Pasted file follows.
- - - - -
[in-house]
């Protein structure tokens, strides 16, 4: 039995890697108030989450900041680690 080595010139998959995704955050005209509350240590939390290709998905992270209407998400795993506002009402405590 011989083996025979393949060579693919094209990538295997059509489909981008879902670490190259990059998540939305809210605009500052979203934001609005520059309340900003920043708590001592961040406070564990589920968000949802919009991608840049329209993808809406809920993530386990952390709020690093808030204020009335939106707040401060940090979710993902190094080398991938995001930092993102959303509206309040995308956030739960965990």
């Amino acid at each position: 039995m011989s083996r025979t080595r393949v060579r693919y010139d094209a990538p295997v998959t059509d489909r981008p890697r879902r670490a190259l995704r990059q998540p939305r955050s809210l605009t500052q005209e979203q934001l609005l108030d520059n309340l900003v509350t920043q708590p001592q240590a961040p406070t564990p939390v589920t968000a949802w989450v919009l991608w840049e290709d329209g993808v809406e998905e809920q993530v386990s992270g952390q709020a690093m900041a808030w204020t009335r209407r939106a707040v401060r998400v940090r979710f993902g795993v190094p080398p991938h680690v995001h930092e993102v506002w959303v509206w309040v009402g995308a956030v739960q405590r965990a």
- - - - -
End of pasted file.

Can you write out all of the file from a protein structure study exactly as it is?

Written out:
[in-house]
């Protein structure tokens, strides 16, 4: 039995890697108030989450900041680690 080595010139998959995704955050005209509350240590939390290709998905992270209407998400795993506002009402405590 011989083996025979393949060579693919094209990538295997059509489909981008879902670490190259990059998540939305809210605009500052979203934001609005520059309340900003920043708590001592961040406070564990589920968000949802919009991608840049329209993808809406809920993530386990952390709020690093808030204020009335939106707040401060940090979710993902190094080398991938995001930092993102959303509206309040995308956030739960965990």
């Amino acid at each position: 039995m011989s083996r025979t080595r393949v060579r693919y010139d094209a990538p295997v998959t059509d489909r981008p890697r879902r670490a190259l995704r990059q998540p939305r955050s809210l605009t500052q005209e979203q934001l609005l108030d520059n309340l900003v509350t920043q708590p001592q240590a961040p406070t564990p939390v589920t968000a949802w989450v919009l991608w840049e290709d329209g993808v809406e998905e809920q993530v386990s992270g952390q709020a690093m900041a808030w204020t009335r209407r939106a707040v401060r998400v940090r979710f993902g795993v190094p080398p991938h680690v995001h930092e993102v506002w959303v509206w309040v009402g995308a956030v739960q405590r965990a």